Martin wrote a manual for theatre designers, Big Show Tiny Budget, based on his years as a scenic and costume designer, a novella Triptych, and adaptations of classic theatre scripts, including The Prince of Pilsen, The Pink Lady, and The Black Crook. He has also issued a volume of standalone illustrations of life in Montréal, under the title of "Les citains", as well as publications of Candide, Gilgamesh, The Little Prince, and Aesop's Fables. While living in Calgary, Martin worked with the Alberta Rockies Gay Rodeo, providing graphic design for the organization's posters and brochures. His work was honoured in 2001 with a Lifetime Achievement Award from the International Gay Rodeo Association. Martin's illustration work for Candide is part of the permanent Voltaire collection at the University of Wittenberg.


Martin ended the digital version of Doc and Raider on July 13, 2020, with its 5600th installment.[8] He died of complications of pancreatic cancer following hospice care on August 3, 2020.[9][10]


Martin was one of the first to work with theater designers remotely. He was a pioneer in his field when he transitioned to 3-D art and many of his drawings can still be found on his Coroflot page[11] Doc and Raider now stands as one of the longest running LGBTQ comic strips in history as well as the second longest Canadian one, after For Better or For Worse. Martin continues to hold an online presence through the support of family and friends.[12]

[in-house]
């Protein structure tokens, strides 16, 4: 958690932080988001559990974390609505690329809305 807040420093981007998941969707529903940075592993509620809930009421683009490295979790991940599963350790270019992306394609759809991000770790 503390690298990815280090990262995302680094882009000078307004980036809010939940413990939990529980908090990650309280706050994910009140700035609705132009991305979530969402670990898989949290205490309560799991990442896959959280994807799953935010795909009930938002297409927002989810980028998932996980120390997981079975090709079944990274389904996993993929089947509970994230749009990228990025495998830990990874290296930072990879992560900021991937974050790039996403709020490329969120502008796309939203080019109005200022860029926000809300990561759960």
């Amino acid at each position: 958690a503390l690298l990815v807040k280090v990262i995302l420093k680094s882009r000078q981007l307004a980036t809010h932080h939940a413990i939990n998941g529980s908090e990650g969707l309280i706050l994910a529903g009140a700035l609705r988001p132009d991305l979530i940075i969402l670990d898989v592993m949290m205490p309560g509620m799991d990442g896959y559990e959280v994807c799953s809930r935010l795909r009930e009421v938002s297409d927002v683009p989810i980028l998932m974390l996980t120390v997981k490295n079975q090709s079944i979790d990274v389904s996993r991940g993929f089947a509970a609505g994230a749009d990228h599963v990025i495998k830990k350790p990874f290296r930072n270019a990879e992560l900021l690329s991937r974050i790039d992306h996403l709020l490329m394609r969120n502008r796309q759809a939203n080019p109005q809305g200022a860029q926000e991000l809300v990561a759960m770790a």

There is a collection of drawings by Sean Martin at Library and Archives Canada. The collection consists of 22 original cartoons focusing on issues relating to the gay lifestyle and gay politics with references to broader social and political events. The drawings were published worldwide in various gay magazines and papers on a freelance basis. The archival reference number is 1991-311 DAP. The drawings date from 1989-1991.


  1. ^ "Sean Martin". Retrieved 2022-11-29.
  2. ^ Martin, S. Gay Comix #25, 1998, 49.
  3. ^ Martin, S. “Doc and Raider.” Gay Comics #16. Google Drive. 1992, 10-11.
  4. ^ a b “Sean Stephane Martin.” McClure Funeral Service, .  
  5. ^ Detained at Customs: Jane Rule testifies at the Little Sister's trial Archived 2012-01-04 at the Wayback Machine. Lazara Press, 1995. See the third page for correct spelling of "Defence Fund."
  6. ^ Martin, S. Orlando. Coroflot, online.
  7. ^ Martin, S. The Little Prince. Coroflot, online.
  8. ^ "5600!". DOC AND RAIDER. 2020-07-13. Retrieved 2020-08-03.
  9. ^ "Randy A. Riddle". Retrieved 2020-08-03.
  10. ^ "RIP – Sean Stephane Martin". The Daily Cartoonist. 2020-08-03. Retrieved 2020-08-04.
  11. ^ "Sean Martin, Freelance 3D designer/illustrator in Montreal, Canada". Coroflot. Retrieved 2022-11-29.
  12. ^ “Sean Stephane Martin.” Tribute Archive,

External links[edit]